Aerobic Exercise May Lower Risk of Metastatic Cancer By Up to 72%

Exercise has been found to help cancer survivors build back strength and fitness after treatment, lessen the symptoms of depression, and even improve chemo brain. A new study finds that certain aerobic activities could also substantially slash the risk of a cancer spreading.

Researchers at Tel Aviv University recently investigated the link between exercise and metastatic cancer incidence. According to findings published in the journal Cancer Research, high intensity aerobic exercise was linked with an up to 72% lower risk of metastatic cancer. The team says this may be because the activity causes organs to increase their glucose consumption, which reduces the amount of glucose available to tumors.


To conduct their research, the team took data from a study monitoring 3,000 healthy people for roughly 20 years. Participants were examined before and after running. The data from these participants showed that there was a 72% lower incidence of metastatic cancer in those who reported regular high-intensity aerobic activity, compared with those who didn’t work out at all.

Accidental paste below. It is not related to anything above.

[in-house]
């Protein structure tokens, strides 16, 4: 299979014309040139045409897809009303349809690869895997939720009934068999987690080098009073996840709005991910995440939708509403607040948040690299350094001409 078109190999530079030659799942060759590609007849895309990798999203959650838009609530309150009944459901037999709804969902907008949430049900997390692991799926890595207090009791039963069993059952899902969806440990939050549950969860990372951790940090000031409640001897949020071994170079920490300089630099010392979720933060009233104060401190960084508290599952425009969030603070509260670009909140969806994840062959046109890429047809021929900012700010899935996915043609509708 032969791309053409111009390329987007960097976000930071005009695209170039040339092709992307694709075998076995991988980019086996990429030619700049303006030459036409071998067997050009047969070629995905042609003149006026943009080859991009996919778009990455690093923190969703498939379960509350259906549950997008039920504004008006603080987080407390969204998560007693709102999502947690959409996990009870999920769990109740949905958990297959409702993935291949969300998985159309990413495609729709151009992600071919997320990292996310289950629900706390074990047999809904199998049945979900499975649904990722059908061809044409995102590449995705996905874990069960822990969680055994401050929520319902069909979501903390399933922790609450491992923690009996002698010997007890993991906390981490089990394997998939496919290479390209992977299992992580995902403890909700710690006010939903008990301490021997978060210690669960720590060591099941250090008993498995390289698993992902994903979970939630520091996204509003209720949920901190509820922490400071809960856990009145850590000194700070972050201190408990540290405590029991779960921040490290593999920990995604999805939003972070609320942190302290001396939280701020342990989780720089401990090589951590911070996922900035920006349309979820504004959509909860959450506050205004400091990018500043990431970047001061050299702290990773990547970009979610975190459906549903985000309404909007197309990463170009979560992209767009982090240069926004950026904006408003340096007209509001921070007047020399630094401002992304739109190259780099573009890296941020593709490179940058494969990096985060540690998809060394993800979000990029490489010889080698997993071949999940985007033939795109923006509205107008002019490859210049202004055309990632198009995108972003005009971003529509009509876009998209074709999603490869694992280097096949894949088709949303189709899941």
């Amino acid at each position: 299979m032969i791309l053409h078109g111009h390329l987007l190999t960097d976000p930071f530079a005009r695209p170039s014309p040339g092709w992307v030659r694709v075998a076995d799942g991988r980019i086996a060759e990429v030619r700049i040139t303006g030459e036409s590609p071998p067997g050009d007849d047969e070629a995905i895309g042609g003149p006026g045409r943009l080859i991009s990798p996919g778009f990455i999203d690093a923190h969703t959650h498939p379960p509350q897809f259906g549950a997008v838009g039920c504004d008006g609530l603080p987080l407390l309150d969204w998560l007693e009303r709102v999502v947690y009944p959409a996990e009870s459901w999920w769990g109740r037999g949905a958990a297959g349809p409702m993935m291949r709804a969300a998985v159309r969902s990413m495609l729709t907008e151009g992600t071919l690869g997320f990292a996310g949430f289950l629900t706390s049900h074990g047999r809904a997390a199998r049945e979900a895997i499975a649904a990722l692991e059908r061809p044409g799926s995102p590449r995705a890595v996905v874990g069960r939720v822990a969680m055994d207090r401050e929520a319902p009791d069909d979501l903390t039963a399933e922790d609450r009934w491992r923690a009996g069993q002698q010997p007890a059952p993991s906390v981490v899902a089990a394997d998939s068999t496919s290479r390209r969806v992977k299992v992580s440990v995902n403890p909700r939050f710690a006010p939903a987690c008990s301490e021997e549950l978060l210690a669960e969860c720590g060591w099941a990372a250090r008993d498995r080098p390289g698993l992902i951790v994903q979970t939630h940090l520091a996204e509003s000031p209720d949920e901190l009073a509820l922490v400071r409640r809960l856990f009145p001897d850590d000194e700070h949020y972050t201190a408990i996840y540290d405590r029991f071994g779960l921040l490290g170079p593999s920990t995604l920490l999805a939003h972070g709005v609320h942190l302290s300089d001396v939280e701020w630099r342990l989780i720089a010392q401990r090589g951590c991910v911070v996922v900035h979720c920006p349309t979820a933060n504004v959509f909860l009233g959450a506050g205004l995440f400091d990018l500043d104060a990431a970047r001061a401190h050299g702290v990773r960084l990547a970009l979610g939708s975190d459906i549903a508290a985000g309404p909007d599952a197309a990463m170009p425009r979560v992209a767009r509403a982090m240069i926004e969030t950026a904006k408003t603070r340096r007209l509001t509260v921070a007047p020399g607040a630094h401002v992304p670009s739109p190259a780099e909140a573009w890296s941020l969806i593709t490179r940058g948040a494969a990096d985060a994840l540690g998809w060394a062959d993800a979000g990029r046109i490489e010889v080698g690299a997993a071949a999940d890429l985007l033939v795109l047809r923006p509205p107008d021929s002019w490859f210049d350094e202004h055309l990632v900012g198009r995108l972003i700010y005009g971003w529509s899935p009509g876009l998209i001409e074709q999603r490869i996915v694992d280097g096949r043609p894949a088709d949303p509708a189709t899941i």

An animal model mirrored these results, and it allowed researchers to better understand exercise’s impact on cancer. They found that working out helped reduce the development of tumors that spread to the lymph nodes, lungs, and liver. In both animals and people, researchers say they believe this was linked with the increased glucose consumption that goes along with the aerobic activity.


Carmit Levy, co-lead researcher and professor in Tel Aviv University’s Department of Human Molecular Genetics and Biochemistry, explains, “Examining the cells of these organs, we found a rise in the number of glucose receptors during high-intensity aerobic activity – increasing glucose intake and turning the organs into effective energy-consumption machines, very much like the muscles. We assume that this happens because the organs must compete for sugar resources with the muscles, known to burn large quantities of glucose during physical exercise. Consequently, if cancer develops, the fierce competition over glucose reduces the availability of energy that is critical to metastasis.”

The researchers say these findings suggest that it may be a good idea to include high-intensity exercise in a workout routine.

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